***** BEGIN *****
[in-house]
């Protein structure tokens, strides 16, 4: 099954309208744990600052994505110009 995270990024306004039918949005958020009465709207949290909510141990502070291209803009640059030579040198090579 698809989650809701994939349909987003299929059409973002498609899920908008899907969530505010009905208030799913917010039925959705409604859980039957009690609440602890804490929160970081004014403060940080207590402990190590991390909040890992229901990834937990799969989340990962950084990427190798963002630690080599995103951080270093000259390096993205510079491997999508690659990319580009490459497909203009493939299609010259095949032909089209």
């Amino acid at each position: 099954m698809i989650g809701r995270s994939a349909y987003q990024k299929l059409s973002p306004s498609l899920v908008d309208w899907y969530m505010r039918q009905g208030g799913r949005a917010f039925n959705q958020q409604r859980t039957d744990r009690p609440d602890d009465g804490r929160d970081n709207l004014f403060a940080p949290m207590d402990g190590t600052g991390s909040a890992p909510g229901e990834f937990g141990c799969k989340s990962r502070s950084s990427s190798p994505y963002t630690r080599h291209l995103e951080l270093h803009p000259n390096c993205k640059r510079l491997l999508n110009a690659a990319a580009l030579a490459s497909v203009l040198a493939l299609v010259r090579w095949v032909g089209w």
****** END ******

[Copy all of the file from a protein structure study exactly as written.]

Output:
[in-house]
């Protein structure tokens, strides 16, 4: 099954309208744990600052994505110009 995270990024306004039918949005958020009465709207949290909510141990502070291209803009640059030579040198090579 698809989650809701994939349909987003299929059409973002498609899920908008899907969530505010009905208030799913917010039925959705409604859980039957009690609440602890804490929160970081004014403060940080207590402990190590991390909040890992229901990834937990799969989340990962950084990427190798963002630690080599995103951080270093000259390096993205510079491997999508690659990319580009490459497909203009493939299609010259095949032909089209």
């Amino acid at each position: 099954m698809i989650g809701r995270s994939a349909y987003q990024k299929l059409s973002p306004s498609l899920v908008d309208w899907y969530m505010r039918q009905g208030g799913r949005a917010f039925n959705q958020q409604r859980t039957d744990r009690p609440d602890d009465g804490r929160d970081n709207l004014f403060a940080p949290m207590d402990g190590t600052g991390s909040a890992p909510g229901e990834f937990g141990c799969k989340s990962r502070s950084s990427s190798p994505y963002t630690r080599h291209l995103e951080l270093h803009p000259n390096c993205k640059r510079l491997l999508n110009a690659a990319a580009l030579a490459s497909v203009l040198a493939l299609v010259r090579w095949v032909g089209w």